A headline-grabbing paper calculated the prevalence of Earth-sized planets with long orbital periods around Sun-like stars. But are these planets anything like Earth?
Cataclysmic variables are binary star systems where one of the stars—a white dwarf—devours its main sequence partner over time. Kepler proves yet again that it can find a lot more than just exoplanets by identifying a cataclysmic variable with a period of less than an hour.
Title: Evidence of an Asteroid Encountering a Pulsar Authors: P. R. Brook, A. Karastergiou, S. Buchner, S. J. Roberts, M. J. Keith, S. Johnson, R. M. Shannon First Author’s Institution: University of Oxford Pulsars- neutron stars formed during supernovae explosions- are often considered the “precision clocks” of radio astronomy. This is because of two fundamental properties observed from […]
Galactic bars have long been associated with many processes affecting galactic evolution. This paper studies how bars affect the star formation rate, mass and structure of a large sample of morphologically classified galaxies.
Our Solar System is pretty straightforward. Roughly speaking, all the planets orbit in the same plane, most spin on their axes in the same direction in that plane, and even the Sun rotates in a manner consistent with all this. The small, rocky planets are closer to the Sun, and the big, gaseous planets are farther from the Sun. Simple. Now that we are finding planets orbiting other stars, many are turning out to be multiplanet systems like our own Solar System.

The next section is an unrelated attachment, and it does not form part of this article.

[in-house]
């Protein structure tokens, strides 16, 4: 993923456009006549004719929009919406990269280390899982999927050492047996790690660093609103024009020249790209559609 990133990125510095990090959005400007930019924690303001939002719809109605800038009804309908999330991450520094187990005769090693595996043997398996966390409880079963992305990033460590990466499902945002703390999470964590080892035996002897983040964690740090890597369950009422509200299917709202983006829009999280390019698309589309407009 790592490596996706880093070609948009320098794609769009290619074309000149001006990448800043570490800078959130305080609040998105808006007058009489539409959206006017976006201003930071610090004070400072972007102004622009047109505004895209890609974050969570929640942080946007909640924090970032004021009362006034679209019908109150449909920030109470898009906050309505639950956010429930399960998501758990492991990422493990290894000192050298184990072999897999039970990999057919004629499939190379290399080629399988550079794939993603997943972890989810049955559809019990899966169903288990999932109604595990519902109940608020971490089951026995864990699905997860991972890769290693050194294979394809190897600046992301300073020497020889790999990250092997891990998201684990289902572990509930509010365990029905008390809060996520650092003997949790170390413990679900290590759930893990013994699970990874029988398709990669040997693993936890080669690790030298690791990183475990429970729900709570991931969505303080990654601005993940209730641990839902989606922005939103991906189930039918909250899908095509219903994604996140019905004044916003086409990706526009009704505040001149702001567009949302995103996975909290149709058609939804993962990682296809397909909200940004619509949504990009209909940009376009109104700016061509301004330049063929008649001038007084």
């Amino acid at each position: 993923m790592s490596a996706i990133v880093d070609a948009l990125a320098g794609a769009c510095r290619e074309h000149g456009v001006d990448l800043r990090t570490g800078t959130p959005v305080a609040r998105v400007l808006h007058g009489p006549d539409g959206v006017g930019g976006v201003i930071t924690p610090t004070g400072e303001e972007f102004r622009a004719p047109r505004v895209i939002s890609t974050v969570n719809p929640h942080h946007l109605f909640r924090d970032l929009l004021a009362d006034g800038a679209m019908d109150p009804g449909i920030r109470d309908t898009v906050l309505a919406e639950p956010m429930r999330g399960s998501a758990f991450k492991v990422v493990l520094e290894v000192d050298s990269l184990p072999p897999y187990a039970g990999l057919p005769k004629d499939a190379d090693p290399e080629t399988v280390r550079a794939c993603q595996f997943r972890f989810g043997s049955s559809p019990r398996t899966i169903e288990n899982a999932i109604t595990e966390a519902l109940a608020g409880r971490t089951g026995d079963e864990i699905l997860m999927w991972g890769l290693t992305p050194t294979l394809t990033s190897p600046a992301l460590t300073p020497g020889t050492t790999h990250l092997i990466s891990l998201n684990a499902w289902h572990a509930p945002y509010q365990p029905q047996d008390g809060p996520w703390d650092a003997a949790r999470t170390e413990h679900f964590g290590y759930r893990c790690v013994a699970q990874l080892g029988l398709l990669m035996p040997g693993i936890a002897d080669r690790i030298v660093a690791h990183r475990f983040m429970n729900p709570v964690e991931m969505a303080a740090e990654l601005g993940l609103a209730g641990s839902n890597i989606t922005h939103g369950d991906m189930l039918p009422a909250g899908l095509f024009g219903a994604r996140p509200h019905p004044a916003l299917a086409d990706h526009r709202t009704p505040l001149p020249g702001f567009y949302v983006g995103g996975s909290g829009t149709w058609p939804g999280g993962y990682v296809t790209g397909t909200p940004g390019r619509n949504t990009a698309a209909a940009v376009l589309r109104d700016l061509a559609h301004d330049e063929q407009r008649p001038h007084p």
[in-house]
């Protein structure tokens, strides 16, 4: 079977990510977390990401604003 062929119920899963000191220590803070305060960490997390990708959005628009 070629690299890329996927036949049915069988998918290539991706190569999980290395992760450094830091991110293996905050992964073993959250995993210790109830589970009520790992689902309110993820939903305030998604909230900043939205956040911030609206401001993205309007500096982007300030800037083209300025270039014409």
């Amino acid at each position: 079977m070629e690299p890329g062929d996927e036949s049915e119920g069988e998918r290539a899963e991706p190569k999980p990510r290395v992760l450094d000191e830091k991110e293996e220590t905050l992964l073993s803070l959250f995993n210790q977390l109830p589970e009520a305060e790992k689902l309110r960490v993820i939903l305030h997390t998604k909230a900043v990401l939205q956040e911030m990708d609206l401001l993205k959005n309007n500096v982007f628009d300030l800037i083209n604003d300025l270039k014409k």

In today’s “astrophysical classic”, we delve into the seminal paper behind the Kennicutt-Schmidt relation, the empirical correlation between the star formation rate and gas density.
Herschel observations reveal that debris disks are aligned with their stars’ equators, unlike some close-in transiting exoplanets.
Astronomers have found evidence of water in the remains of a planetary system around a white dwarf. This indicates water-rich asteroids can bring water to terrestrial planets, important for the habitability of planets.
The authors of this work report the discovery of the most distant, spectroscopically-confirmed galaxy found to date, which presently lies about 30 billion light years from Earth. The galaxy is being observed as it was at a time just 700 million years after the Big Bang, which is a mere 5% of the universe’s current age of 13.8 billion years.
Giant clouds of molecules in space provide the gain material for astrophysical masers, emitting microwave radiation by stimulated emission. These bright sources can be used to determine extragalactic distances and black hole masses. This paper reports on a search for new extragalactic water masers with the Very Long Baseline Array, and reports on the discovery of four sources in 37 objects searched.